Mongolia Travel Experiences
Mongolia is not only a wonderfully remote destination but also unique in what it can offer the traveller. Many visitors fall in love with the country and its people, the vast open spaces and pristine wilderness. Below we list what we think are the experiences that make Mongolia such a top and rewarding destination for the more adventurous traveller.
Meeting Local People
Any trip to Mongolia is as much about the people and their nomadic culture and routes as about the scenery or other factors. Particularly when out in the grasslands the warmth and traditional hospitality of the people is a big part of any Mongolia experience. Mongolians are very proud of their country and history and have a unique culture perhaps deliberately distinct to it’s giant neighbours of China and Russia. They are tough, no nonsense and resourceful people yet also very friendly and open to the world.
A Night in a Ger
Undoubtedly the top Mongolia experience for us is the almost unique opportunity to spend a night out on the open steppe in a ger – the traditional style home of Mongolia’s nomads and little changed in style over the centuries. Most gers used on any of our trip will be designed for use by tourists and are comfortable, cosy and clean. Little beats waking up early and opening the door onto a vast vista or the glow of the stove on a chilly night. All in all a Mongolia experience we never get tired of.
Stunning Unspoiled Scenery
If you are a fan of wide open spaces and emote, wild landscapes then Mongolia really is the place for you. With a population of less than 3 million in a country bigger than Alaska there is an awful lot of pristine scenery to see ranging from the mountains and lakes of the north to the grasslands of central Mongolia to the vast Gobi desert in the south of the country. The great news is that even on a short stopover you do not have to travel far out of Ulaanbaatar to get into the grasslands and experience the great Mongolian outdoors.
There are few countries in the world more suited to getting away from it all in remote country rarely visited. Generally you need at least two weeks and a reasonable budget to put together a worthwhile expedition but if you have those then the possibilities Mongolia provides are excellent and quite diverse.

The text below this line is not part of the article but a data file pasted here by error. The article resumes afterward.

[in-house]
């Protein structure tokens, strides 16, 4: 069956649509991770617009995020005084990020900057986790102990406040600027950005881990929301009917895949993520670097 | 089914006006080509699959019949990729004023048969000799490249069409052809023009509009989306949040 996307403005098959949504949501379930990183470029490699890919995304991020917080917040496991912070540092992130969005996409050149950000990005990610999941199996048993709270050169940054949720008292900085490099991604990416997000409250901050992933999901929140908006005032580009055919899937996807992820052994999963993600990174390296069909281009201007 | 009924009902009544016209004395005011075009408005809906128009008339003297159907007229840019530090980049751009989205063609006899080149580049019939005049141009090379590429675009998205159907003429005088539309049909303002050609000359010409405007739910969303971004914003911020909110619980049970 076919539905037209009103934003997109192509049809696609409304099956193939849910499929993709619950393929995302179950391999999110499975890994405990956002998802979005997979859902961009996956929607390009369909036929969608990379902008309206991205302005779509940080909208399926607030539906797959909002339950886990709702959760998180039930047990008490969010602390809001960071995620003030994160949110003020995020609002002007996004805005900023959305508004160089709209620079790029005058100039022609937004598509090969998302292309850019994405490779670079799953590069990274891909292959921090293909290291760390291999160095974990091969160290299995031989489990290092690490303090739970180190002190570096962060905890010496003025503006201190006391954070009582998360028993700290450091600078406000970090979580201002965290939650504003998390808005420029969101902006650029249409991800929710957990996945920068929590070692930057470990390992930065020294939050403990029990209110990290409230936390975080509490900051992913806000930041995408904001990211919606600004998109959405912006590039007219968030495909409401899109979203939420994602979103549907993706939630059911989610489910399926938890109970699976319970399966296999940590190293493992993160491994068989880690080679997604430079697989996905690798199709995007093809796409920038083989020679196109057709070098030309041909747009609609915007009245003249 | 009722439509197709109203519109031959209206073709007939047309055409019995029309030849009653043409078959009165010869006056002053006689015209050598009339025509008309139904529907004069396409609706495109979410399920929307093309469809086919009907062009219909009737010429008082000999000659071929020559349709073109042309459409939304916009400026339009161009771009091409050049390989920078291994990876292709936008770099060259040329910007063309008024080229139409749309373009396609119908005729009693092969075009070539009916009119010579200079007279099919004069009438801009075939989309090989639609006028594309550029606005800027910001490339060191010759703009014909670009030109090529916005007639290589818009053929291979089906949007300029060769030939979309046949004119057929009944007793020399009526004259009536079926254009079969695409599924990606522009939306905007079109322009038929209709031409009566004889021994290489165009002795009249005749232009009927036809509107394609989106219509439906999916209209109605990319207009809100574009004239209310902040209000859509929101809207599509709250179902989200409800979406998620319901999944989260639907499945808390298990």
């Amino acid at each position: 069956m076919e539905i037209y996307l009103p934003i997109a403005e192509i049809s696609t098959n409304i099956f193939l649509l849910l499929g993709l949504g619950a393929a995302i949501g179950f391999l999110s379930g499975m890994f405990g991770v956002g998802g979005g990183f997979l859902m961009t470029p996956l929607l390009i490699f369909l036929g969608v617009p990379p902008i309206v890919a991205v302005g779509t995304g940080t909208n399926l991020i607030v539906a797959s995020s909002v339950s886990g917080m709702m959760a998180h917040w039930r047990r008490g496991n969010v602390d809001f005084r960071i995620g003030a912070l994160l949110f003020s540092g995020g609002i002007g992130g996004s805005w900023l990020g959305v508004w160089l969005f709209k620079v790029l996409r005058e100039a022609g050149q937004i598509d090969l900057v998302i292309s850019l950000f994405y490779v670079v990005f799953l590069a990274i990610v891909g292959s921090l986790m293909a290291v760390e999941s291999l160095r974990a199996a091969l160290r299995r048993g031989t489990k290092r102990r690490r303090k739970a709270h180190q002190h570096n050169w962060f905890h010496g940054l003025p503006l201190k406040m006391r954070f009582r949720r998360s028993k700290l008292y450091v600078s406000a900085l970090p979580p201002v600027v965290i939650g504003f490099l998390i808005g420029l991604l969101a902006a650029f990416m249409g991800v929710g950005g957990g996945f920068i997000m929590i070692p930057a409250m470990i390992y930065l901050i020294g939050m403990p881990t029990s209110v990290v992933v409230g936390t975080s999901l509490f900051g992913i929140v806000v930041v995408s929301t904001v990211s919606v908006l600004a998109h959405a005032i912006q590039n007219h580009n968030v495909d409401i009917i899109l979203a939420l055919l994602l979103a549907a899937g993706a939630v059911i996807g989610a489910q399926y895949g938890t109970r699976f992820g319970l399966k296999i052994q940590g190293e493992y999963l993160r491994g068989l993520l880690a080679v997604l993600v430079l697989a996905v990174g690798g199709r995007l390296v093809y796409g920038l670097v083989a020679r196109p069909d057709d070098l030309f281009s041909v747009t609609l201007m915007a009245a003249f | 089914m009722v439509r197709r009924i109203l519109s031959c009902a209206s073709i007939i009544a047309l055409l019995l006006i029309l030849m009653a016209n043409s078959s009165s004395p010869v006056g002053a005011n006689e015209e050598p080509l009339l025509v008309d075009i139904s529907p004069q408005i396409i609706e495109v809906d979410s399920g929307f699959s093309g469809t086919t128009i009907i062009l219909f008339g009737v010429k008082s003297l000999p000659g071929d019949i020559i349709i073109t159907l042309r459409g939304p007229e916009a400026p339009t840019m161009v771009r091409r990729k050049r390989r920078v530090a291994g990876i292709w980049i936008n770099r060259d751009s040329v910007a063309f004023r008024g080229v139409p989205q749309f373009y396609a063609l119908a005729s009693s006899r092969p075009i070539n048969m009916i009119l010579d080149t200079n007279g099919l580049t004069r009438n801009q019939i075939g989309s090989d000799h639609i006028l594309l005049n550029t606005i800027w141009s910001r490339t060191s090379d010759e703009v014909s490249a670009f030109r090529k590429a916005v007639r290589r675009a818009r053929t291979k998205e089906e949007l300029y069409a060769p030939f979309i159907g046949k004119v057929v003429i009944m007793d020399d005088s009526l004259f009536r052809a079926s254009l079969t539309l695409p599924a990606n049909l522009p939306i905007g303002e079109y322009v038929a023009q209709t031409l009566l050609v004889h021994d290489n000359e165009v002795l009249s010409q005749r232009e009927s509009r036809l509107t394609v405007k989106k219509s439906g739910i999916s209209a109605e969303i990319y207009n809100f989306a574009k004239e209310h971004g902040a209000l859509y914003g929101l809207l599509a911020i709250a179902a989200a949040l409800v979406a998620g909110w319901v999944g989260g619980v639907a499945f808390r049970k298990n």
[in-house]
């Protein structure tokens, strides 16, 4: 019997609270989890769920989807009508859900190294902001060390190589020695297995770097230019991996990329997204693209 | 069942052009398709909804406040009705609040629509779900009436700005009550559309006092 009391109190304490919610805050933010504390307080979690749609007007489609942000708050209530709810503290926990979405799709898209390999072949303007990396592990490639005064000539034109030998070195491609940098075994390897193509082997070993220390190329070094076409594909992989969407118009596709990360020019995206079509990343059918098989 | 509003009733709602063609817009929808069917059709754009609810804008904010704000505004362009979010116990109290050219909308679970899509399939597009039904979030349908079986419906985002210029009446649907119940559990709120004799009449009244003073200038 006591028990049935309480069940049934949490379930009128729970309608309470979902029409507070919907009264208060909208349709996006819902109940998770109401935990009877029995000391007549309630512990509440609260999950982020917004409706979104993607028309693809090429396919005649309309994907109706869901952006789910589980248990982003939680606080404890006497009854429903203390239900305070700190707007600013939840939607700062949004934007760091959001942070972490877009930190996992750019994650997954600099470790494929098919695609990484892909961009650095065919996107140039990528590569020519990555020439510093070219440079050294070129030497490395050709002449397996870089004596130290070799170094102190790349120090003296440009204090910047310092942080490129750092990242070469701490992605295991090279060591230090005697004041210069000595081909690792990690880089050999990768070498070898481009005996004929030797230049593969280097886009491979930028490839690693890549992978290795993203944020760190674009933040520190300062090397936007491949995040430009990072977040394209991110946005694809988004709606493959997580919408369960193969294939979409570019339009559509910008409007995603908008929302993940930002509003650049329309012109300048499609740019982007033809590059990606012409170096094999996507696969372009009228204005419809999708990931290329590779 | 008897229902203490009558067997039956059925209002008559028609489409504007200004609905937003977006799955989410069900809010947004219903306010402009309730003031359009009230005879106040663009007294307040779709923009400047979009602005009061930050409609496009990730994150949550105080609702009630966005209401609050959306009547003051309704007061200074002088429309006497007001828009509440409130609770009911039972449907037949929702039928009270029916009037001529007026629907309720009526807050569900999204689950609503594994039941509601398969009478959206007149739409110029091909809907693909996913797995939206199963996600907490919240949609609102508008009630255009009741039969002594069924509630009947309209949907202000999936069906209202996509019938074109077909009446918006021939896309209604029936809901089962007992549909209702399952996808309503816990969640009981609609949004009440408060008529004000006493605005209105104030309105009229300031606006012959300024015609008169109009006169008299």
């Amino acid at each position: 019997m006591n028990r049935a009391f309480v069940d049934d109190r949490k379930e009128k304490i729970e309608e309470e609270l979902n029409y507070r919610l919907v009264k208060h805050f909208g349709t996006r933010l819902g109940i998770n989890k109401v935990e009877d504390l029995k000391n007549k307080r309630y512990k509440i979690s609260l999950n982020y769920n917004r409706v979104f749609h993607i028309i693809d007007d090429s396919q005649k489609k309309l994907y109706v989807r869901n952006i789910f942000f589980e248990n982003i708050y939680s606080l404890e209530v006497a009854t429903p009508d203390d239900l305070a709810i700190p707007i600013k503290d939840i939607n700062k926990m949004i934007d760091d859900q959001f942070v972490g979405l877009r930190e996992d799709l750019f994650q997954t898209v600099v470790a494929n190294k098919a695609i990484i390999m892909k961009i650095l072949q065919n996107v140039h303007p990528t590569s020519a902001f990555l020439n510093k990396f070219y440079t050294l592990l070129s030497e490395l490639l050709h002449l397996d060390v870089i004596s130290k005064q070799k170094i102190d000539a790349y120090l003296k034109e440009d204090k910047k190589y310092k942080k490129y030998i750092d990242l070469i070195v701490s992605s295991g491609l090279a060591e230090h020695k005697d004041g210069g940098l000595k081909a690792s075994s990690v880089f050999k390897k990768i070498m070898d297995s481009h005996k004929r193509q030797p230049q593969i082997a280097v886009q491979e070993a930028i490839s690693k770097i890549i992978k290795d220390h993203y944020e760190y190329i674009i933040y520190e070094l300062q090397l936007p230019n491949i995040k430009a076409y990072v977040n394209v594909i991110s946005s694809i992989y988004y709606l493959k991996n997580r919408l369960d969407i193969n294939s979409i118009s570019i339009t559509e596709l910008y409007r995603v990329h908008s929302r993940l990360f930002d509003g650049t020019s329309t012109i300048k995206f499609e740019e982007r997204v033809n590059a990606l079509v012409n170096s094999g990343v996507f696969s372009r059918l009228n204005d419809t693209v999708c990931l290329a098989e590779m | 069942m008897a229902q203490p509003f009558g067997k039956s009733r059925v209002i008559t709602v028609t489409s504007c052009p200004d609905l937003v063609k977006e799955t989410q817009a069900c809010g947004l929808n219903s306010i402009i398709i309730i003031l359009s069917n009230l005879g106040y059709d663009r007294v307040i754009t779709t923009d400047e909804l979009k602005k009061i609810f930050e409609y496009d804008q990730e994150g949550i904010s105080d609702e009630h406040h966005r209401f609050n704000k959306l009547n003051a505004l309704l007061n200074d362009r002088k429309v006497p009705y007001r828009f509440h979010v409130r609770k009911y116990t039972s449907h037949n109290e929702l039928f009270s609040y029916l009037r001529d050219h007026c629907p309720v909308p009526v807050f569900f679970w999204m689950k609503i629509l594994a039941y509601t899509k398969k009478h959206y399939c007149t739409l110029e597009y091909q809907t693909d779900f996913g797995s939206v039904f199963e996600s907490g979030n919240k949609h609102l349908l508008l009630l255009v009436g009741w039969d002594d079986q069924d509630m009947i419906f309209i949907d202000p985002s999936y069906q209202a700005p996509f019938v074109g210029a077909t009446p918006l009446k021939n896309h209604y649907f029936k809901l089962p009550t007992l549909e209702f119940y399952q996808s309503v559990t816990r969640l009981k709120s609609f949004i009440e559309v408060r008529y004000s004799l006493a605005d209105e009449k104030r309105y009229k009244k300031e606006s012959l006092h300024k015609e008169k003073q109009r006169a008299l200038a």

Train Through the Gobi & Grasslands
The quick and easy way to see Mongolia’s scenery is by train. The Trans-Mongolian line runs from the Russian border in the north down to the Chinese border in the south via the capital, Ulaanbaatar. This route starts in the mountains, passes through the grasslands and continues into the rugged Eastern Gobi and you can see all of this without even leaving your train cabin (although we strongly recommend stopping off in Ulaanbaatar!) This is the main reason why the Trans-Mongolian route from Moscow to Beijing is by far the most popular of the Trans-Siberian routes to travel.
Genghis Khan is one of histories most famous and charismatic leaders and his legacy and celebration is impossible to avoid on a trip to Mongolia. Despite brutal tactics as he tore through much of Asia, Mongolians are fiercely proud of their national hero and you are likely to learn a lot about him from your guides. His lasting legacy can be seen throughout Mongolia and much of Central Asia and the stories associated with his upbringing, consolidation of power and conquests bring your tour to Mongolia to life.
Not surprisingly such a vast and sparsely populated country as Mongolia has its fair share of wildlife. Of course, much of the nomadic existence is centred around horses and camels and you will see semi-wild herds of both across the country. The gobi has vast herds of gazelle and in the north are reindeer and wolves although both these would take quite a bit of effort to see. Mongolian rivers and lakes are full of fish as the locals seem to take little interest in fishing.
The vast majority of visitors to Mongolia come during the brief summer from June to August. Mongolia’s winter is long and about as harsh as winters get anywhere but it can also be a rewarding time to visit if you dress up well enough. One of our favourite experiences has been to spend a night in a ger in the depth of winter. Gers are super insulated and the stove keeps them cosy and warm despite temperatures outside being a good 50C lower than in the ger. For the adventurous, Lake Khuvsgul holds a winter festival in late February.
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